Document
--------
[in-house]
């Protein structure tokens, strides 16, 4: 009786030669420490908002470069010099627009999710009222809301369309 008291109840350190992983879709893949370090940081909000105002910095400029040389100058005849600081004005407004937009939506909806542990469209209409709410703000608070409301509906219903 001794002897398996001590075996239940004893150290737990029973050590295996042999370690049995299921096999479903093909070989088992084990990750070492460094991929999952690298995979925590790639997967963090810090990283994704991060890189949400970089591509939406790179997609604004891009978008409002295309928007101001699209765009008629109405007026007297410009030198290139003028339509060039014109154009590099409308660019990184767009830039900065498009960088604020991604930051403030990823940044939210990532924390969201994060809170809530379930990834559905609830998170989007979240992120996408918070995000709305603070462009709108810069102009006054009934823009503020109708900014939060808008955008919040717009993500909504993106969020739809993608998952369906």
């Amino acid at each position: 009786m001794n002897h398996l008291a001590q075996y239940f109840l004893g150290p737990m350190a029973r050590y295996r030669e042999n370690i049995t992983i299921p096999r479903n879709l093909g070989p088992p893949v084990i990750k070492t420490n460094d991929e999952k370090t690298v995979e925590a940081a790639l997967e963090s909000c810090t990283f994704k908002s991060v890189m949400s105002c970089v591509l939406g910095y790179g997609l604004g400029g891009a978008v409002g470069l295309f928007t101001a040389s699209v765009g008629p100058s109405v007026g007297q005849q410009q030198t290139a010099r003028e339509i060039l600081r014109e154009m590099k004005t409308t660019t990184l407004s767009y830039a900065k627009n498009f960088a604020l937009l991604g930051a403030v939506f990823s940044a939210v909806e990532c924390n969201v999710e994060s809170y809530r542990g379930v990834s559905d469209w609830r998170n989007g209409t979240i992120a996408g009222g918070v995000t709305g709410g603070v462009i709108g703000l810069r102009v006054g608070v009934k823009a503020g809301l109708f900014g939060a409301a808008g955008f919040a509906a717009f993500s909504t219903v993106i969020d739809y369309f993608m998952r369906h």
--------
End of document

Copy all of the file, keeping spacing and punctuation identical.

[in-house]
């Protein structure tokens, strides 16, 4: 009786030669420490908002470069010099627009999710009222809301369309 008291109840350190992983879709893949370090940081909000105002910095400029040389100058005849600081004005407004937009939506909806542990469209209409709410703000608070409301509906219903 001794002897398996001590075996239940004893150290737990029973050590295996042999370690049995299921096999479903093909070989088992084990990750070492460094991929999952690298995979925590790639997967963090810090990283994704991060890189949400970089591509939406790179997609604004891009978008409002295309928007101001699209765009008629109405007026007297410009030198290139003028339509060039014109154009590099409308660019990184767009830039900065498009960088604020991604930051403030990823940044939210990532924390969201994060809170809530379930990834559905609830998170989007979240992120996408918070995000709305603070462009709108810069102009006054009934823009503020109708900014939060808008955008919040717009993500909504993106969020739809993608998952369906």
């Amino acid at each position: 009786m001794n002897h398996l008291a001590q075996y239940f109840l004893g150290p737990m350190a029973r050590y295996r030669e042999n370690i049995t992983i299921p096999r479903n879709l093909g070989p088992p893949v084990i990750k070492t420490n460094d991929e999952k370090t690298v995979e925590a940081a790639l997967e963090s909000c810090t990283f994704k908002s991060v890189m949400s105002c970089v591509l939406g910095y790179g997609l604004g400029g891009a978008v409002g470069l295309f928007t101001a040389s699209v765009g008629p100058s109405v007026g007297q005849q410009q030198t290139a010099r003028e339509i060039l600081r014109e154009m590099k004005t409308t660019t990184l407004s767009y830039a900065k627009n498009f960088a604020l937009l991604g930051a403030v939506f990823s940044a939210v909806e990532c924390n969201v999710e994060s809170y809530r542990g379930v990834s559905d469209w609830r998170n989007g209409t979240i992120a996408g009222g918070v995000t709305g709410g603070v462009i709108g703000l810069r102009v006054g608070v009934k823009a503020g809301l109708f900014g939060a409301a808008g955008f919040a509906a717009f993500s909504t219903v993106i969020d739809y369309f993608m998952r369906h």